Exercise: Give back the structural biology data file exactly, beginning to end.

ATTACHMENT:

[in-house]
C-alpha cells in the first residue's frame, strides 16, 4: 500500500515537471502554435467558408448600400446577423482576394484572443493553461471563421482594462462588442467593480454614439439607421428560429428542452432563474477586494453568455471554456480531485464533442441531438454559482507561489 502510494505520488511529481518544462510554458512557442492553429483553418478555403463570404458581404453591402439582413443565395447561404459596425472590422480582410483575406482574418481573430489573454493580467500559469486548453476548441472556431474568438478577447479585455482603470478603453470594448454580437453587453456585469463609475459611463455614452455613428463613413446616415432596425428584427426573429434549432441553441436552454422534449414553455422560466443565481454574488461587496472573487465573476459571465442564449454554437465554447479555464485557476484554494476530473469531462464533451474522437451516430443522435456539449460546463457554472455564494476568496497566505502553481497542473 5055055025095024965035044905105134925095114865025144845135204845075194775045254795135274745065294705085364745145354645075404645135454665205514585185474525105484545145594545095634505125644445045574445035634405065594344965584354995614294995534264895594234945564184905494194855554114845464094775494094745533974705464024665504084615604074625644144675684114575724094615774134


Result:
[in-house]
C-alpha cells in the first residue's frame, strides 16, 4: 500500500515537471502554435467558408448600400446577423482576394484572443493553461471563421482594462462588442467593480454614439439607421428560429428542452432563474477586494453568455471554456480531485464533442441531438454559482507561489 502510494505520488511529481518544462510554458512557442492553429483553418478555403463570404458581404453591402439582413443565395447561404459596425472590422480582410483575406482574418481573430489573454493580467500559469486548453476548441472556431474568438478577447479585455482603470478603453470594448454580437453587453456585469463609475459611463455614452455613428463613413446616415432596425428584427426573429434549432441553441436552454422534449414553455422560466443565481454574488461587496472573487465573476459571465442564449454554437465554447479555464485557476484554494476530473469531462464533451474522437451516430443522435456539449460546463457554472455564494476568496497566505502553481497542473 5055055025095024965035044905105134925095114865025144845135204845075194775045254795135274745065294705085364745145354645075404645135454665205514585185474525105484545145594545095634505125644445045574445035634405065594344965584354995614294995534264895594234945564184905494194855554114845464094775494094745533974705464024665504084615604074625644144675684114575724094615774134